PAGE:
Underinsured motorist insurer is allowed to deduct from payment to insured monies received from third party general liability insurance.

Posted in: Insurance Law by Steven Vartabedian on

motoristIt is commonly assumed that underinsured motorist coverage pays a maximum of the difference between the underinsured coverage limit and the at-fault driver’s bodily injury limit. Not so.

In Elliott v. Geico Indemnity Company (filed 11/19/14) 2014 DAR 15495, Christina Elliot’s husband was killed when his motorcycle was struck by a drunken driver, Lesa Shaffer, who was returning home from her job at Peterson’s Corner, a restaurant and bar.  The Elliotts had underinsured motorist coverage with Geico with a limit of $100,000. Shaffer’s auto insurer paid its $15,000 policy limit.  But in addition, Elliot asserted legal liability against Peterson’s Corner because Shaffer consumed alcohol in the course of her employment prior to the accident. The General Liability carrier for Peterson’s Corner paid her $250,000 on this claim.

In her Nevada County Superior Court action, Elliot sought $85,000 against Geico.  The trial court concluded Geico was not required to pay underinsured motorist benefits because Elliot had recovered more than the $100,000 underinsured motorist coverage limit.  Elliot appealed to the Court of Appeal, Third Appellate District, claiming that Geico could deduct only the $15,000 payment received from motorist Shaffer’s insurer. The appellate court disagreed, affirming the judgment.

Insurance Code section 11580.2, subdivision (p) (4), provides the maximum liability of the insurer in this situation shall not exceed the underinsured coverage limits, “less the amount paid to the insured by or for any person or organization that may be held legally liable for the injury.”  Geico’s policy tracked this statutory language.  As Geico argued, and both the trial court and appellate court agreed, the language unambiguously expresses Geico’s right to deduct both the adverse driver’s policy limit and the payment by ANY person or organization that may be held liable for the injury.

Nonetheless, Elliot pointed to a document she received along with the policy purporting to explain that the underinsured motorist portion of the policy “pays the difference between its limits and the at fault driver’s Bodily Injury limits.”  The appellate court however notes that this form in question was provided only to assist the insured in determining whether she should elect uninsured and underinsured policy limits exceeding those same limits provided for bodily injury liability coverage, or simply decline such coverage entirely.  California law requires that the former coverage limits be offered at a minimum of the same limit as the latter coverage.  A greater limit is a matter of choice for the insured; rejection of the coverage is likewise the insured’s choice.  Geico’s form urges the insured not to reject uninsured and underinsured coverage, with the explanation seized upon by Elliott.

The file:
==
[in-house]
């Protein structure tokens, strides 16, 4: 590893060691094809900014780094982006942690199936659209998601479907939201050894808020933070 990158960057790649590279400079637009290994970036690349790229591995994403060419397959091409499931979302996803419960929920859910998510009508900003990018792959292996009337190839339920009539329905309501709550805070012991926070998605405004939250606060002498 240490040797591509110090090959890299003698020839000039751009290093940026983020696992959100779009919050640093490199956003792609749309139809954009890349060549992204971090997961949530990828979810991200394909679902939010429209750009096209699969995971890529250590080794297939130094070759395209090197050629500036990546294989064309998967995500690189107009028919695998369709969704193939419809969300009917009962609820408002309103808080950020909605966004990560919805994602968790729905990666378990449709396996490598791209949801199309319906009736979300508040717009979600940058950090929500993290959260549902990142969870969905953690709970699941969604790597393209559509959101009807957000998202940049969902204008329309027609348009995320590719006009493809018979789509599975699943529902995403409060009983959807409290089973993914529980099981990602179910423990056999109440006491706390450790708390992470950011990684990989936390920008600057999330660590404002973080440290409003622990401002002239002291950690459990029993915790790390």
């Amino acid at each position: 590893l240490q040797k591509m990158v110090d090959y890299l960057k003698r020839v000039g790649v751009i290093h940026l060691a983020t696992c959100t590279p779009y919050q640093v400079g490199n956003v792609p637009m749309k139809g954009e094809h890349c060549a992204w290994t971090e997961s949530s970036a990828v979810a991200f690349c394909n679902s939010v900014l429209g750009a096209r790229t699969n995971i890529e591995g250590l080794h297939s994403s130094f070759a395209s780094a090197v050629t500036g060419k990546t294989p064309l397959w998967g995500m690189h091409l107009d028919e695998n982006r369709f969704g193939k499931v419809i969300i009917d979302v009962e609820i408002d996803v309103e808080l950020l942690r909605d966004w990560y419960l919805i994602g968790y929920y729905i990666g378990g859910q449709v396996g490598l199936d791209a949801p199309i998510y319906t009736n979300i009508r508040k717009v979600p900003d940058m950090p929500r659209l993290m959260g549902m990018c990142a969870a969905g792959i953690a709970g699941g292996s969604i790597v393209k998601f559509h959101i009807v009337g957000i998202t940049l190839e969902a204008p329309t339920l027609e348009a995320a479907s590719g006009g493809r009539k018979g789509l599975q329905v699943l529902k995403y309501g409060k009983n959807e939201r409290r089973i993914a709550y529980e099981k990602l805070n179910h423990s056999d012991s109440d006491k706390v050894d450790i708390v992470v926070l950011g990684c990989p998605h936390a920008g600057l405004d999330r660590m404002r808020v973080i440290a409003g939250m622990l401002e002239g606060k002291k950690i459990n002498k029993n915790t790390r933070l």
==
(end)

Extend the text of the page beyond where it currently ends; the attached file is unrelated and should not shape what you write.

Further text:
Here, the potentially misleading explanation contained in the form in question is not a part of the policy, ruled the appellate court.  Because the Elliotts did not execute the agreement to delete or modify the underinsured motorist coverage in the policy, the form in question cannot be said to modify the policy in any way; nor can it be a part of the policy.

Elliott further argued that she could reasonably rely upon the form’s language as to her expectation of coverage, with all doubts to be resolved against Geico as the drafter of the documents; and that the contract was one of adhesion because the policy language was no more conspicuous than the information in the accompanying form.  The court quickly rejected these arguments: “the firm doctrine,” which argues the insured’s reasonable expectations, comes into play only where the policy is ambiguous, which this was not.  Finally, the court found the contract was not one of adhesion: the policy provision in question was “plain and clear” and sufficiently “conspicuous,” including capitalized headings that would reasonably bring the provision to the insured’s attention.

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